In Brandon J. Weichert’s latest column for The Asia Times, he argues that If the US is to retain its lead in cyberspace, new technologies must be readily brought to bear against China.
It used to be that yelling, “fire!” in a crowded building or at an event was illegal. Now the media gets to simultaneously start the fire and then yell “smoke”–while barring all of the doors closed. The media is a weird and fickle business. Much like the tobacco companies, it is one of the few industries where it actually tries to kill its customers.
In my inaugural piece at the new publication, Real Clear Public Affairs, I warn that the US is susceptible to a cyberspace Pearl Harbor attack. I address how to defend ourselves.
“In The Weichert Report’s forthcoming EBOOK ‘Strategies for Countering the Real Russian Threat In 2018,’ you will be given an in-depth assessment on Russian capabilities and intentions in all four of these threat areas. More importantly, you will see that Russia is far from being a monolithic juggernaut, and that the United States has the means to counter and rollback these Russian threats outside of the military realm.”
“If DARPA and other ‘innovation hubs’ in the government cannot or will not accomplish their core mission, then they are unnecessary and should be cut.”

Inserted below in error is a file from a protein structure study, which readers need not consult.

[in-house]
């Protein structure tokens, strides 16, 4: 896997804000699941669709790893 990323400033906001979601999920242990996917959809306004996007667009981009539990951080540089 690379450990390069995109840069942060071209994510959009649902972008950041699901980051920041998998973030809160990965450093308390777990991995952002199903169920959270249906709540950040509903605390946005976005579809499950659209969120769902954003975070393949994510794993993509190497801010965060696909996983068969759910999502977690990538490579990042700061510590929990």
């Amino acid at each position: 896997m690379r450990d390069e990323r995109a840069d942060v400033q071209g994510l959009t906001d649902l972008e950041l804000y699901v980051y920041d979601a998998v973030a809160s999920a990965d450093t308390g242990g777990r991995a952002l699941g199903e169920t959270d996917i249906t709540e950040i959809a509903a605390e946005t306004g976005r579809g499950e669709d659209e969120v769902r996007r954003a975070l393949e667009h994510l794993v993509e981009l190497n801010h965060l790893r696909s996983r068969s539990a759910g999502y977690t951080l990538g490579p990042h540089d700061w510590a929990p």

Director of National Intelligence James Clapper is relying on incomplete Signals Intelligence to not only blame the Russians for the hack of the Democratic National Committee during the 2016 U.S. Presidential election, but also to cast suspicion over the incoming Trump Administration as a final parting shot from the Obama Administration. I detail why at American Greatness.com (linked in the post).
In the wake of another round of massive, debilitating cyber attacks upon America from a rival state, the U.S. needs to get serious about cyber warfare. As it stands, our current doctrine is totally insufficient at preventing cyber attacks. Thus, the U.S. needs to craft a preemptive, offensive cyber warfare doctrine to force other actors to come to the table and agree to a framework for the responsible usage of cyberspace in peacetime.